Here's a scary thought for automakers celebrating the return of the auto boom: It's already over.
"Trends suggest that motorization in the U.S. might have reached a peak several years ago," Michael Sivak writes in an analysis for the University of Michigan's Transportation Research institute.
He's at the university's Sustainable Worldwide Transportation unit, and has been studying motor-vehicle density and use in the U.S. The latest report is called "Households Without a Light-duty Vehicle" (light-duty vehicles means cars, SUVs and standard pickups).
"Recent studies have shown that -- per person, per driver, and per household -- we now have fewer light-duty vehicles, we drive each of them less, and we consume less fuel than in the past," Sivak writes. "The recent increase in the proportion of households without a vehicle provides additional support for the hypothesis that motorization in the U.S. peaked during the previous decade."
Other analysts agree there's a slump in vehicle ownership, but are less likely to see as an anti-car shift in social mores or demographics that to see it as the fallout from the Great Recession.
The proportion of "second or third vehicles in a given household has dropped. People are consolidating their needs into fewer vehicles to cut vehicle costs," said Karl Brauer, senior analyst at Kelley Blue Book. But, he said, "population growth means total car sales will to rise even if registrations per household drop."
The number of vehicles on the road in mid-2013 was 247.9 million, highest since 2008, according to an Experian Automotive report late last year. Experian said that slipped slightly to 246.9 million the third quarter of last year, but that still was up from the same quarter a year earlier.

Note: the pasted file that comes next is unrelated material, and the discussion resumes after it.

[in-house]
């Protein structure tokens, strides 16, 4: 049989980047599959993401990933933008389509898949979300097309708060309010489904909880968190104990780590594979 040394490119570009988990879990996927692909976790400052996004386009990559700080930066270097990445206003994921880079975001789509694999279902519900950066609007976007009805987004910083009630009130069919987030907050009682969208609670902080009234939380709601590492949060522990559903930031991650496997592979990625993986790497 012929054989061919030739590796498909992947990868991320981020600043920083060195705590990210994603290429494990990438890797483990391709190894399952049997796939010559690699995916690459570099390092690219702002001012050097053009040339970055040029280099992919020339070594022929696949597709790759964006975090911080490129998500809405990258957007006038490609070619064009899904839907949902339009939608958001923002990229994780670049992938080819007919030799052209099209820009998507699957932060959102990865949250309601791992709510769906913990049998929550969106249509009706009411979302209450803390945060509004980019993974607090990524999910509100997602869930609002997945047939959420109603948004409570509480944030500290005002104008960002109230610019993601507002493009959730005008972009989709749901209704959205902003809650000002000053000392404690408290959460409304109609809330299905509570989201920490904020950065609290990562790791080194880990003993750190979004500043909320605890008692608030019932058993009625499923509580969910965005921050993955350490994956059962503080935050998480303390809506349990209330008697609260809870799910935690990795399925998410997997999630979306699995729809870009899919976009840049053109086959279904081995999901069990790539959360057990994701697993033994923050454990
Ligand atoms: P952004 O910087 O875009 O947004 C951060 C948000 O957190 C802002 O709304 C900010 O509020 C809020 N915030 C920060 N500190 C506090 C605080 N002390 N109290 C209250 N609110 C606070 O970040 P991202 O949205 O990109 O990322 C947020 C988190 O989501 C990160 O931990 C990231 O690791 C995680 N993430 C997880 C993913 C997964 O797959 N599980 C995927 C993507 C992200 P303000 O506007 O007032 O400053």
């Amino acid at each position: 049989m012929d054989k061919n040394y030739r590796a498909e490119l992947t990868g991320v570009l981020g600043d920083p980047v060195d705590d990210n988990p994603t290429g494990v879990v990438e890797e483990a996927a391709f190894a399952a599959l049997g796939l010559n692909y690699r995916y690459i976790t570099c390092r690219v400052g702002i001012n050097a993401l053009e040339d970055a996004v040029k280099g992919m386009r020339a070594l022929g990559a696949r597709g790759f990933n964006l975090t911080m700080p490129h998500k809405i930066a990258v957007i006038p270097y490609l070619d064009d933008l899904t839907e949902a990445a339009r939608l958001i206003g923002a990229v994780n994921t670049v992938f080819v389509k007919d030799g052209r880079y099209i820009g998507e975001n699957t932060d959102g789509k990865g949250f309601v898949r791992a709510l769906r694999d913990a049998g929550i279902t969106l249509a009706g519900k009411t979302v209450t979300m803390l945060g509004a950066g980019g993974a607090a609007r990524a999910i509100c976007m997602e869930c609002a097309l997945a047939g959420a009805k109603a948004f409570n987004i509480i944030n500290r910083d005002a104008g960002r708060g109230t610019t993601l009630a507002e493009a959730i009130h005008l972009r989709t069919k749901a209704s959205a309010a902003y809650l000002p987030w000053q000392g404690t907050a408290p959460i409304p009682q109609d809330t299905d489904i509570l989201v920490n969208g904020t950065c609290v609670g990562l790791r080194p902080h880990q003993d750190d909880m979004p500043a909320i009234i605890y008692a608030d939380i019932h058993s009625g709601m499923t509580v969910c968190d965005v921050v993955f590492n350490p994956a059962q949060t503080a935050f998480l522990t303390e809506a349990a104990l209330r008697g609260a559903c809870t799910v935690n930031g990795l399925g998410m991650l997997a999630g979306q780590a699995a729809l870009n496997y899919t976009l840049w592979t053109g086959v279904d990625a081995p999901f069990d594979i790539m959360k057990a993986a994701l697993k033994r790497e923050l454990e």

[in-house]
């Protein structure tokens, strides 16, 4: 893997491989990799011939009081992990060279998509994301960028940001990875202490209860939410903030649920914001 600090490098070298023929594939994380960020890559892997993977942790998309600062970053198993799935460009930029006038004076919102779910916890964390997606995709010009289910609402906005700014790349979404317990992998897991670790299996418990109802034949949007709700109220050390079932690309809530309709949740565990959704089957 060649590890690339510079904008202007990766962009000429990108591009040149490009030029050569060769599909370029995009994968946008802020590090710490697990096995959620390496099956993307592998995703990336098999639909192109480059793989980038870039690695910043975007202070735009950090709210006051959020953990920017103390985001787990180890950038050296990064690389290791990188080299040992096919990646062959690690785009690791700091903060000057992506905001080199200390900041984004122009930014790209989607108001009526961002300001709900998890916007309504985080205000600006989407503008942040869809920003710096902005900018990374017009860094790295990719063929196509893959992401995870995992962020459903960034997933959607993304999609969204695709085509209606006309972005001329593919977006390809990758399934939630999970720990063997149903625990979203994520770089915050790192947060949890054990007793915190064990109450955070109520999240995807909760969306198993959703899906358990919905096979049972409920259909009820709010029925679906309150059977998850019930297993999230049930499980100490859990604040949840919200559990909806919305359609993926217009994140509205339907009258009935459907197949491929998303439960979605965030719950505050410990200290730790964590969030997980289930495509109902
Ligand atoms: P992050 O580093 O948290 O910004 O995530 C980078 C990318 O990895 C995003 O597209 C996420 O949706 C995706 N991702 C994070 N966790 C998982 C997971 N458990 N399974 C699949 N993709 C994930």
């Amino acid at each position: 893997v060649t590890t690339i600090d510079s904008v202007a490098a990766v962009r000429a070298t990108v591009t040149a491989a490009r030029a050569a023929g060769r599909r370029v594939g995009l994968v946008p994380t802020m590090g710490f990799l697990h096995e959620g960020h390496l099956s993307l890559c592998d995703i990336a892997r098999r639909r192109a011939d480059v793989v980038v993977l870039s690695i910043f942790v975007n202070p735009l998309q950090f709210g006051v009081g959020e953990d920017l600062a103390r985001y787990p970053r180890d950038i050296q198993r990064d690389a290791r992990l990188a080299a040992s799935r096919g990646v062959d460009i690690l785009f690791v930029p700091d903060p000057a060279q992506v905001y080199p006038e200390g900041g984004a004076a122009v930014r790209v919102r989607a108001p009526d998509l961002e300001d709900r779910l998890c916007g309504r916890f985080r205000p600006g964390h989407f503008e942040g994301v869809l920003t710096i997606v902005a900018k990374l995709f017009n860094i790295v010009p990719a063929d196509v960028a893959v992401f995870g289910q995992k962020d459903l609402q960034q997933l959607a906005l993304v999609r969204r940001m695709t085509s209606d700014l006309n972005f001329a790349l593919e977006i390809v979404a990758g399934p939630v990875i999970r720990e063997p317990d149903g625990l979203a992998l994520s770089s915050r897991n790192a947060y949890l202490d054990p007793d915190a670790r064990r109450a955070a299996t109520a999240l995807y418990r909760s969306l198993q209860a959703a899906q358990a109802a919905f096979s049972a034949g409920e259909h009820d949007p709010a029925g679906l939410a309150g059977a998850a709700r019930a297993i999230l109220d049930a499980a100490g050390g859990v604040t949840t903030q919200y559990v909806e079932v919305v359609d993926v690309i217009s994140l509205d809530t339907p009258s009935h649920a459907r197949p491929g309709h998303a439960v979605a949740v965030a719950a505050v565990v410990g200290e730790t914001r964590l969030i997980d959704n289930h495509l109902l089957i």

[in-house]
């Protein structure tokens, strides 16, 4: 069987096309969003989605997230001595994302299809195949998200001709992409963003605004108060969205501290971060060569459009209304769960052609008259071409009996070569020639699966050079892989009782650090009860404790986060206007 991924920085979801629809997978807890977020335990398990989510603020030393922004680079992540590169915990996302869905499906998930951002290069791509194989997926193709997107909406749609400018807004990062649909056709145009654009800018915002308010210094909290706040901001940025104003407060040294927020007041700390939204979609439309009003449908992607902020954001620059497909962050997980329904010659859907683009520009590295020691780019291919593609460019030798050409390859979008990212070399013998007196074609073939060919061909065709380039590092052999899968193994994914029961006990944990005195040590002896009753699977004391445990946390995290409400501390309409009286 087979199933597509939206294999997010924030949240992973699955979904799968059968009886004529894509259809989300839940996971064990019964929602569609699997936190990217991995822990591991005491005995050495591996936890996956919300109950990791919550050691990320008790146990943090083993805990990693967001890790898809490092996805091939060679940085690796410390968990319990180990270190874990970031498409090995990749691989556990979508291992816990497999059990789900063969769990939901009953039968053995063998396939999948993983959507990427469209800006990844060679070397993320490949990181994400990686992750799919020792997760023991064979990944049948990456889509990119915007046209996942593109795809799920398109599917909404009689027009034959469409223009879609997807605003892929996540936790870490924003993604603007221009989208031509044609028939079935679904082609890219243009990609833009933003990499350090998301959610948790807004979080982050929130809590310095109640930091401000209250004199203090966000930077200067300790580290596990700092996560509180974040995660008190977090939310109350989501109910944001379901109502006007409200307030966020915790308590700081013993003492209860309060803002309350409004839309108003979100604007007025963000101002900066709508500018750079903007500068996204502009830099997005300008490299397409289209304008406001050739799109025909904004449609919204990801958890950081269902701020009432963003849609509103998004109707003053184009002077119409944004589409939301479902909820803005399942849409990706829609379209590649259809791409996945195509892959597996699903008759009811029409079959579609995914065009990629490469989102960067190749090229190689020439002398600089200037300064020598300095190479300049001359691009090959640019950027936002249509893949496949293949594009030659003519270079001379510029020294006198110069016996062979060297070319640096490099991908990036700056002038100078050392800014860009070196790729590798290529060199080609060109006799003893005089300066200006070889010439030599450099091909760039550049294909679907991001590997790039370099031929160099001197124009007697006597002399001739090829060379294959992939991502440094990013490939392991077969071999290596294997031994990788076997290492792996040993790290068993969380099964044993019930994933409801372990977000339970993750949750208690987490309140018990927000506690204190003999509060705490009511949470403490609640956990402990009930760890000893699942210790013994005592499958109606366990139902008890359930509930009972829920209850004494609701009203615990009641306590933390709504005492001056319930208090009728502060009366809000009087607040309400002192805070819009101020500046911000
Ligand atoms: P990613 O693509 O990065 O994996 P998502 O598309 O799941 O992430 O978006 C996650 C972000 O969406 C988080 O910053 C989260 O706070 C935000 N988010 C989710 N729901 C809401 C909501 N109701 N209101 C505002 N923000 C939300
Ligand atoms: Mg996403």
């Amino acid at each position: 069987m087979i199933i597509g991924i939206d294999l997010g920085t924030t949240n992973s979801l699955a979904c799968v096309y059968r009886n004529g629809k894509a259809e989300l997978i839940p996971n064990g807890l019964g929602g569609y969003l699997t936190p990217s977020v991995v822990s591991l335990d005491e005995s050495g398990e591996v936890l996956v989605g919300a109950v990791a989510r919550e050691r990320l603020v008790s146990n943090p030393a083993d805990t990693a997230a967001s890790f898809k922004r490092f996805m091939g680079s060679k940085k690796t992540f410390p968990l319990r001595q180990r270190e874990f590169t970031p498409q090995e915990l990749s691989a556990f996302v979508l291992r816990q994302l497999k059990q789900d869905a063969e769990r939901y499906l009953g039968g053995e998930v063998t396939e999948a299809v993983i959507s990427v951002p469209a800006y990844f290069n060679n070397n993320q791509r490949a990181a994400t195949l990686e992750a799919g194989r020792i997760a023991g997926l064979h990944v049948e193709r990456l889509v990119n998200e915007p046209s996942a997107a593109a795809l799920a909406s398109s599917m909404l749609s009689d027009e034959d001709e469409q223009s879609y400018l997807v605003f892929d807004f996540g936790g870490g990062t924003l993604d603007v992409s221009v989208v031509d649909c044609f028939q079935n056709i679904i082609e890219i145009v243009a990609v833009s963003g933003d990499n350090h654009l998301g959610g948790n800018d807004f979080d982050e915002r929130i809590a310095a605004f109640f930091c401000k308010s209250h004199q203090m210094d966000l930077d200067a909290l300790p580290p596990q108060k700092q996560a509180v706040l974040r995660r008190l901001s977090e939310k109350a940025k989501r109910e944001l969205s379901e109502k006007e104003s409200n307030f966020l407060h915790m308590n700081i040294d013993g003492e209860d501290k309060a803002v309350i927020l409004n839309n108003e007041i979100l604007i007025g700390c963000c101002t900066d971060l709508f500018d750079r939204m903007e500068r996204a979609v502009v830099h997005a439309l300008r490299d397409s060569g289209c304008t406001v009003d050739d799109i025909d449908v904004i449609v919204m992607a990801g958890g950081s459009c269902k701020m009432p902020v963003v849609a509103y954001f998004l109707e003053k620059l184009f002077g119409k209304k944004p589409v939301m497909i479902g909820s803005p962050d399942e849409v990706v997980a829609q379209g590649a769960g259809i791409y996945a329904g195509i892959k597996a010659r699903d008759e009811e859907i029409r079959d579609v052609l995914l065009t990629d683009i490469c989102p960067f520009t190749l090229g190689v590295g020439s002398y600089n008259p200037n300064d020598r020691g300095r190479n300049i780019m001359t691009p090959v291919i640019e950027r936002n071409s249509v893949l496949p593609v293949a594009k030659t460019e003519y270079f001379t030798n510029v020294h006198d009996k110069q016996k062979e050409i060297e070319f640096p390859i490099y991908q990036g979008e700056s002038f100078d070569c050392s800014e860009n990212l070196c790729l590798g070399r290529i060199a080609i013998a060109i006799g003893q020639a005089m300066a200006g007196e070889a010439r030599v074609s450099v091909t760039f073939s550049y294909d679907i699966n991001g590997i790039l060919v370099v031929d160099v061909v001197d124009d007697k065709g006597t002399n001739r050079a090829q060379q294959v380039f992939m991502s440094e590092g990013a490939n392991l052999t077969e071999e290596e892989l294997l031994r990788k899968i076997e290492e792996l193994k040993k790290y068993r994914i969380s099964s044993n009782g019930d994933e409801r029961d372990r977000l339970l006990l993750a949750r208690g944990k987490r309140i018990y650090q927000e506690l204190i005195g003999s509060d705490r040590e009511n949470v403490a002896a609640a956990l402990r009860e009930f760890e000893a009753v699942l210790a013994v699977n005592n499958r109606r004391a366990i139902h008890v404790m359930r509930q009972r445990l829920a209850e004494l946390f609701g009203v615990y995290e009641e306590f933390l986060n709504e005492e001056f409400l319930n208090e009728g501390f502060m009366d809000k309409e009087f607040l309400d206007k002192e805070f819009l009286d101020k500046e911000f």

Sivak's main observations:
• In 2012, 9.2% of U.S. households were without a vehicle, compared to 8.7% in 2007.
• In six of the 30 largest U.S. cities more than 30% of households do not have a vehicle.
• From 2007 to 2012, there was an increase in the proportion of households without a
vehicle in 21 of the 30 cities.
Such statistics play into a common notion that young people today don't covet cars the way their parents did -- and are happy to ride bikes, use car-sharing and get around in other ways.
But that might not be so, said Lacey Plache, chief economist at Edmunds.com.
Her data show that once jobs are easier to get, the 18-to-34 age group will dive into the work world, "get good jobs and form households. Once they get out there and form their own households, then the average (car ownership numbers) go up."
"The number of vehicles on the road will continue to grow," Plache said.
Sivak's conclusion also fits neatly with the notion that big cities -- where most people live -- offer better public transportation, trimming the need for individual vehicle ownership.
But that, too, might not be the full story, Plache said. "You get to a point in life where a car becomes very necessary. There's a lot of talk about these car-share arrangements. But the projections for miles traveled for those is very small."
And at least for awhile, new vehicle sales will grow simply because people who nursed old vehicles through the recession now finally are dumping them for new ones. The average age of a vehicle on the road still is about 11 years, according to industry and analysts' calculations.